There is nothing worse than being unhappy at work. After all, the average person spends over 90,000 hours at work over their lifetime. If you are not happy with where your career is going, it's time to make a change and start searching for a new job. Once you have found the role you want, put together a winning job application, and get that all important call for an interview, it's time to prepare. If you are a bit rusty and haven't interviewed for a while, you may be nervous about what to expect. The most important thing is to be prepared, do your research, and think about how you are going to tackle the interview questions. To help you prepare, we have put together a list of common interview questions and how you can go about answering them:
What attracted you to this role?
This is an opportunity to demonstrate that you have done your research, and read the position description in detail. Talk specifically about the areas/responsibilities of the role that attracted you to apply. If you have relevant experience relating to the areas of the role that you are talking about, also briefly mention these too, stating you have completed similar tasks at previous positions which you really enjoyed. Make sure you also mention why you would like to work for the company, using your company knowledge gained through prior research. You can also highlight that the opportunity to learn new skills also attracted you to the role. Remember, you must tailor your response specifically for each interview, as there is no generic answer for this question.
Why are you looking to leave your current role?
Never speak negatively about your current employer when answering this question - it will potentially raise a red flag with employers. Make sure you focus on the positives, rather than running through the negatives of your current role. You could potentially say that you are looking for a challenge in a more senior role, or looking to further advance your career.
What other companies are you interviewing with?
When asking this question, interviewers are trying to see if you are serious about the industry, and if they like you, who their competition is. You can say here that you are exploring roles with similar companies in the industry, however you can also use this as an opportunity to apply key skills and strengths. For example, you could say “I am in the process of applying for several roles with large IT consultancy firms where I can utilise my analytics skills to help find solutions to complex business problems.”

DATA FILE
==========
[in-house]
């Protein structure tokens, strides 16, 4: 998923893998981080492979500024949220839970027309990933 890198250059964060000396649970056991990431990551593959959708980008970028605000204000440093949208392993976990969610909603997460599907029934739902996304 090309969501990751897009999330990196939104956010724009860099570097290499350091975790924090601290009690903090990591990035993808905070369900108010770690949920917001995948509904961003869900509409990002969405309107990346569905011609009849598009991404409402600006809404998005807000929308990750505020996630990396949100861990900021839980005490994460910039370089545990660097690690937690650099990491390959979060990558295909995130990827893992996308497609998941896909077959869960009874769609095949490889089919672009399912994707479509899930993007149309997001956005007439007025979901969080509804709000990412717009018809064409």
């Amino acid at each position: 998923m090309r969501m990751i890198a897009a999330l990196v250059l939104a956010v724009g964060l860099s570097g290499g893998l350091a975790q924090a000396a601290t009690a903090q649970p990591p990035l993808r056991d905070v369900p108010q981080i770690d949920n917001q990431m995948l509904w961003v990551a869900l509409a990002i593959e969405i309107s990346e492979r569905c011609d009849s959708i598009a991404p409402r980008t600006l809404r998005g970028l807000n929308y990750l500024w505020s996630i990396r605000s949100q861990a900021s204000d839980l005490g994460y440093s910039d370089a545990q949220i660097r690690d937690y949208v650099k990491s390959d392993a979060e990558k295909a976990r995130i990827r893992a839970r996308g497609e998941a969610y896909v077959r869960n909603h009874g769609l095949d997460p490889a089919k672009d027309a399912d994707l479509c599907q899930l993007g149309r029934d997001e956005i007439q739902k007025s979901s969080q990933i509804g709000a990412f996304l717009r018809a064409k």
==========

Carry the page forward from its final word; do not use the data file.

Tell me about yourself
Use this question as an opportunity to tell the interviewer how your experience matches/makes you perfect for the role.You can structure this answer by starting with your current role, and work backward through your prior experience (highlighting particular relevant areas). Conclude with your future aspirations, and why you are right for the role.
What are your weaknesses?
This is a tricky question that some candidates really struggle with – and it is designed to gauge your self-awareness and honesty. One of the worst things you could do is say that you have no weaknesses, as no one is perfect, and this could imply a lack of emotional intelligence. A good approach is to highlight a weakness and how you are working to improve it. For example if your public speaking skills are not up to scratch, you can say that public speaking is not your strong point, however you have enrolled in a course and are working towards improvement.
Why do you think you are right for the role?
This is your chance to show how your skills, experience and personally make you a good technical and cultural fit. Highlight your strengths, and use examples of when you have successfully undertaken similar tasks to that of the role, providing the outcome you achieved for the business. You really need to prepare for this question, to make sure you have some good examples up your sleeve to demonstrate your successes.
Where do you see yourself in five years?
Make sure you are specific about your aspirations and what you want to achieve. This question is designed to see if you have set realistic goals, have ambition, and if the position aligns with your career plans. Make sure you think about this question prior to the interview, and tailor your answer so it aligns with where the position could take you.
The most important thing to remember is to be yourself. The interview is just as much about seeing if the company is right for you, so make sure you ask questions to assess if the role is the right fit for you. You need to make sure that you will be happy working there.
Have an upcoming virtual interview? Read about how you can present your best self in a virtual interview here.